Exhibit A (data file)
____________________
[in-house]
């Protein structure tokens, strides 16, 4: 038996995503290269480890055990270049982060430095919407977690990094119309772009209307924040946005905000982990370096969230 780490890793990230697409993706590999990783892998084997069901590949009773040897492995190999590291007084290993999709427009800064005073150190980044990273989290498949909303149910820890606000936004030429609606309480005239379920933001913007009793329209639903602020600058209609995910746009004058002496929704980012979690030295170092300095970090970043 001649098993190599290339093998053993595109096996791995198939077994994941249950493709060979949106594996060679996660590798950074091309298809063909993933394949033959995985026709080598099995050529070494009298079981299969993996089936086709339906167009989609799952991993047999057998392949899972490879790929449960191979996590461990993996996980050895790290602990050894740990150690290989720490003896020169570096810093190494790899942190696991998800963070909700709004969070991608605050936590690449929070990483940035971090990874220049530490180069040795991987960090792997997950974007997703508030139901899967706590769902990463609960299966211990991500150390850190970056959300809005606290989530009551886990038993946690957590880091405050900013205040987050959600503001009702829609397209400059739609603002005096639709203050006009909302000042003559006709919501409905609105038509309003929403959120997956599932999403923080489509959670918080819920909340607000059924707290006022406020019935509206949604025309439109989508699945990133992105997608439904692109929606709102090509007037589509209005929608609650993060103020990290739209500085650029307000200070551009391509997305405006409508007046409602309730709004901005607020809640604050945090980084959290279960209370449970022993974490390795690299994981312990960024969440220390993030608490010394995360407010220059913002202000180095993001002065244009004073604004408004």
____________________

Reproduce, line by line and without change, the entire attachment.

[in-house]
């Protein structure tokens, strides 16, 4: 038996995503290269480890055990270049982060430095919407977690990094119309772009209307924040946005905000982990370096969230 780490890793990230697409993706590999990783892998084997069901590949009773040897492995190999590291007084290993999709427009800064005073150190980044990273989290498949909303149910820890606000936004030429609606309480005239379920933001913007009793329209639903602020600058209609995910746009004058002496929704980012979690030295170092300095970090970043 001649098993190599290339093998053993595109096996791995198939077994994941249950493709060979949106594996060679996660590798950074091309298809063909993933394949033959995985026709080598099995050529070494009298079981299969993996089936086709339906167009989609799952991993047999057998392949899972490879790929449960191979996590461990993996996980050895790290602990050894740990150690290989720490003896020169570096810093190494790899942190696991998800963070909700709004969070991608605050936590690449929070990483940035971090990874220049530490180069040795991987960090792997997950974007997703508030139901899967706590769902990463609960299966211990991500150390850190970056959300809005606290989530009551886990038993946690957590880091405050900013205040987050959600503001009702829609397209400059739609603002005096639709203050006009909302000042003559006709919501409905609105038509309003929403959120997956599932999403923080489509959670918080819920909340607000059924707290006022406020019935509206949604025309439109989508699945990133992105997608439904692109929606709102090509007037589509209005929608609650993060103020990290739209500085650029307000200070551009391509997305405006409508007046409602309730709004901005607020809640604050945090980084959290279960209370449970022993974490390795690299994981312990960024969440220390993030608490010394995360407010220059913002202000180095993001002065244009004073604004408004």